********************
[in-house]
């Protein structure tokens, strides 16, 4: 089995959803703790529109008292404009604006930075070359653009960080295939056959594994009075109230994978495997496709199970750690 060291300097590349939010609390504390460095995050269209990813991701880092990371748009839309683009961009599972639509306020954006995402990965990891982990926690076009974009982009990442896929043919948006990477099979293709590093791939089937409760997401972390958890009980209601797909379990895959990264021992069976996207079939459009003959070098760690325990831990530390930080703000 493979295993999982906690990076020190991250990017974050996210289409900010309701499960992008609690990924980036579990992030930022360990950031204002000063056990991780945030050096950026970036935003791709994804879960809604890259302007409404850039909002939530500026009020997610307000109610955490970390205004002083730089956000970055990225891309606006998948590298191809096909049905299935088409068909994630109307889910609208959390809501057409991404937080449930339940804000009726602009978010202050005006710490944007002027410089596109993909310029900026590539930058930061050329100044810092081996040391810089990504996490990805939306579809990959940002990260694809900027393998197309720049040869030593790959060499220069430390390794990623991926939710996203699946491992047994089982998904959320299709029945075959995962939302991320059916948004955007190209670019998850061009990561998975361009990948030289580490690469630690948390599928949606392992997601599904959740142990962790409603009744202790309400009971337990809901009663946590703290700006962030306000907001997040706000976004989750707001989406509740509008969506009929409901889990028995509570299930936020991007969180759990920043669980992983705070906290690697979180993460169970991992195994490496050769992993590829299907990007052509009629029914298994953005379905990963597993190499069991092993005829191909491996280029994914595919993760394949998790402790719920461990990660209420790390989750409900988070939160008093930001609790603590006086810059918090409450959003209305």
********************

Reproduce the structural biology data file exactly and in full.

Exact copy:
[in-house]
């Protein structure tokens, strides 16, 4: 089995959803703790529109008292404009604006930075070359653009960080295939056959594994009075109230994978495997496709199970750690 060291300097590349939010609390504390460095995050269209990813991701880092990371748009839309683009961009599972639509306020954006995402990965990891982990926690076009974009982009990442896929043919948006990477099979293709590093791939089937409760997401972390958890009980209601797909379990895959990264021992069976996207079939459009003959070098760690325990831990530390930080703000 493979295993999982906690990076020190991250990017974050996210289409900010309701499960992008609690990924980036579990992030930022360990950031204002000063056990991780945030050096950026970036935003791709994804879960809604890259302007409404850039909002939530500026009020997610307000109610955490970390205004002083730089956000970055990225891309606006998948590298191809096909049905299935088409068909994630109307889910609208959390809501057409991404937080449930339940804000009726602009978010202050005006710490944007002027410089596109993909310029900026590539930058930061050329100044810092081996040391810089990504996490990805939306579809990959940002990260694809900027393998197309720049040869030593790959060499220069430390390794990623991926939710996203699946491992047994089982998904959320299709029945075959995962939302991320059916948004955007190209670019998850061009990561998975361009990948030289580490690469630690948390599928949606392992997601599904959740142990962790409603009744202790309400009971337990809901009663946590703290700006962030306000907001997040706000976004989750707001989406509740509008969506009929409901889990028995509570299930936020991007969180759990920043669980992983705070906290690697979180993460169970991992195994490496050769992993590829299907990007052509009629029914298994953005379905990963597993190499069991092993005829191909491996280029994914595919993760394949998790402790719920461990990660209420790390989750409900988070939160008093930001609790603590006086810059918090409450959003209305």